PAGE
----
Is Bethesda’s latest even worth playing? Our Redfall review roundup

Robert Collins

After months of anticipation Redfall has finally released. Now that it’s here many have been left to ask whether the wait was worth it.

The latest game from Bethesda Game Studios puts players in the small Massachusetts town of Redfall, which has been beleaguered by an army  of vampires. The open-world co-op oriented shooter is one of a trinity of big first-party titles from Microsoft set to release in 2023, the other two being Forza Motorsport and Starfield.

Redfall was developed by Arkane Studios, a developer best-known for the likes of Prey, Dishonored and Deathloop. While that resume is an impressive one by any standard, the critical reception for Arkane’s latest game is not. Which leads one to wonder what went wrong?

Gamespot Redfall review (4/10)

Ultimately, Redfall is a game that should not have been released yet. Its litany of bugs hampers the gameplay loop of exploring its world with friends, and that loop itself feels compromised by elements that are poorly executed and ill-suited to the team implementing them. I can’t pretend to know whether Arkane chose to make a loot-shooter or was assigned to make a loot-shooter, but I can tell you what it feels like: one of the best game studios in the world suddenly made toothless.

Engadget Redfall review

The game has good bones, and it could evolve into an engaging co-op shooter with plenty of room for replayability and expansions — Left 4 Dead for the Twilight generation; Borderlands meets What We Do in the Shadows; small-scale Destiny with a Stranger Things typeface. There’s room for Redfall, but only if Microsoft gives Arkane the runway to save it.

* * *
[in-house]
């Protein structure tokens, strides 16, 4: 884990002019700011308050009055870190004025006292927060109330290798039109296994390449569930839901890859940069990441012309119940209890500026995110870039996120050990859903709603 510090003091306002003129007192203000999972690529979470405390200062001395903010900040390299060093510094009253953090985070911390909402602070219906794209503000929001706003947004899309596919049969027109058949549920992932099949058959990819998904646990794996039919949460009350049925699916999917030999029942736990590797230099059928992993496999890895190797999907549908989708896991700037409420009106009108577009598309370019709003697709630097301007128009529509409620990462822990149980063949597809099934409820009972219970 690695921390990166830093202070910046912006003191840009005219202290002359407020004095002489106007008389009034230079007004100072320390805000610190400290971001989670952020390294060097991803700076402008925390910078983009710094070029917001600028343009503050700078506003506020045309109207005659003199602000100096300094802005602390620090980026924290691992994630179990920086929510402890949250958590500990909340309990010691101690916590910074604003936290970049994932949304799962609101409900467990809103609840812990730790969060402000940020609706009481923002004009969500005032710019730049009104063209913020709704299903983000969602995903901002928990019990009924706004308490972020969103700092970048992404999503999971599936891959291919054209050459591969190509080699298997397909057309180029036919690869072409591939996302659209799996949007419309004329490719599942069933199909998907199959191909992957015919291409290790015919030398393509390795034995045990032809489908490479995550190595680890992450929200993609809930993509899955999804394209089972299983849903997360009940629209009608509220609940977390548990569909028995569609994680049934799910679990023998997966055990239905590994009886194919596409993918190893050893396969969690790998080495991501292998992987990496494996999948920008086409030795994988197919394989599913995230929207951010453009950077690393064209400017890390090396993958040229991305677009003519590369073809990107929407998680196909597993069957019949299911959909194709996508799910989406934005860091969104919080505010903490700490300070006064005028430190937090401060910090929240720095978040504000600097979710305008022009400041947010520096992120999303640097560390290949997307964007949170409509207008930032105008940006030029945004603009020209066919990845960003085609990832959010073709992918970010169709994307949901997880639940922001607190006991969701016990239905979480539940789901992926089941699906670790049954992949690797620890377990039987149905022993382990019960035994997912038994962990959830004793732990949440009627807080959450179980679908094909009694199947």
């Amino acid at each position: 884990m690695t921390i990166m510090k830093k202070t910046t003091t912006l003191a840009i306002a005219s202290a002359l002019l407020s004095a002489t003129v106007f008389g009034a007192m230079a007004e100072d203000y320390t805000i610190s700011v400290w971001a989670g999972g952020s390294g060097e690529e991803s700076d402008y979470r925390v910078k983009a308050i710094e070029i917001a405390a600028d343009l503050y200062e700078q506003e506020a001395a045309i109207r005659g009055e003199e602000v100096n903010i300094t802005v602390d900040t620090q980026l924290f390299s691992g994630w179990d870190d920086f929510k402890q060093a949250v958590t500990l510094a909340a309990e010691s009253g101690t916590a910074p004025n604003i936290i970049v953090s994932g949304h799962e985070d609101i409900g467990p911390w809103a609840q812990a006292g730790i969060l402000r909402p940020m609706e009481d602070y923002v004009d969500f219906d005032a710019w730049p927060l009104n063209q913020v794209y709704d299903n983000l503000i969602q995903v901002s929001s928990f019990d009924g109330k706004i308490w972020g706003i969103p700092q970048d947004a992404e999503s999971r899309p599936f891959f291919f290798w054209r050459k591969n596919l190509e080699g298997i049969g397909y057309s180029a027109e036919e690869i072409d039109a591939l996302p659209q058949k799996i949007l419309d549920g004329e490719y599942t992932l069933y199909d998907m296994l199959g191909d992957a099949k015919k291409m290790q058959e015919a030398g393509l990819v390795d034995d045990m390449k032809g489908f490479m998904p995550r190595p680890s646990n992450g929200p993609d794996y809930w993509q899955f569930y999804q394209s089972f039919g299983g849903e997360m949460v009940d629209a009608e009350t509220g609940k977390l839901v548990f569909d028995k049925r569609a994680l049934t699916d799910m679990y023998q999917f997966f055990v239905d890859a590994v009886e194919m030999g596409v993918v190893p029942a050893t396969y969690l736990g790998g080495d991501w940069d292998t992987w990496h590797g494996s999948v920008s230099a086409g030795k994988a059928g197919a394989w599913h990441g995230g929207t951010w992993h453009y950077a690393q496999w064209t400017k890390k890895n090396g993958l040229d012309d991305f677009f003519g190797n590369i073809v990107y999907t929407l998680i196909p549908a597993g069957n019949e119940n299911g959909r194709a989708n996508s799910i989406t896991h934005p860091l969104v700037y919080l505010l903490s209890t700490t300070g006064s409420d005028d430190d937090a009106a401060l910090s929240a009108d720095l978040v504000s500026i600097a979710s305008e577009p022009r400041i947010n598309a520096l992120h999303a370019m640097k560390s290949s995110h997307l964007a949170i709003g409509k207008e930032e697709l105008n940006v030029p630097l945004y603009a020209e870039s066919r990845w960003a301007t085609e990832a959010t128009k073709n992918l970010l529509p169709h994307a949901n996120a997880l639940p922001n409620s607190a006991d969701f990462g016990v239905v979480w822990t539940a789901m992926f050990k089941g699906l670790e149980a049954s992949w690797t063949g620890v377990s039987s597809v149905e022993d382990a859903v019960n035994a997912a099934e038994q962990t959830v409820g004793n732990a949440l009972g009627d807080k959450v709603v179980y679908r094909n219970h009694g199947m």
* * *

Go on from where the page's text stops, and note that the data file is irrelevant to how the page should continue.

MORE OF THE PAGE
Noisy Pixel Redfall review (4/10)

Redfall is an anomaly because a game with this good of a team behind it can’t possibly be this bad, and yet, it is. There are these drips of looter shooter, RPG, and multiplayer elements sprinkled throughout, but none of them work together, delivering a messy and almost incomprehensible experience.

NME Redfall review (2/5)

Redfall squanders the potential of its core premise and the world that has been built around it with uninspiring shootouts and a fairly formulaic structure. Interesting characters and a pulsing soundtrack help matters, but when a shooting game isn’t fun to play there’s a limit to what else you can do.

Rolling Stone Redfall review

At times, Redfall manages to be an interesting game filled with great worldbuilding and gunplay, but it’s mostly just another generic open world shooter. Despite being best played cooperatively, glaring oversights in design, enemy types, and mundane environments mar the experience. As a solo outing, Redfall isn’t exactly a party but with the right group of people and tempered expectations, slaying vampires can be a short-lived blast.

Can Redfall be saved?

We’re talking about the game here, not the fictional town. The answer is likely yes, Redfall may ultimately become something resembling what we were all hoping for…with the caveat that the team at Arkane Austin is given the time and the opportunity to iron out the games many, many issues.

Still, this is a huge disappointment for a lot of Xbox fans. Redfall has a long way to go toward redemption, but if games like Cyberpunk 2077 and No Man’s Sky can make comebacks, so too can Redfall.

Developer: Bethesda Softworks
Price: Free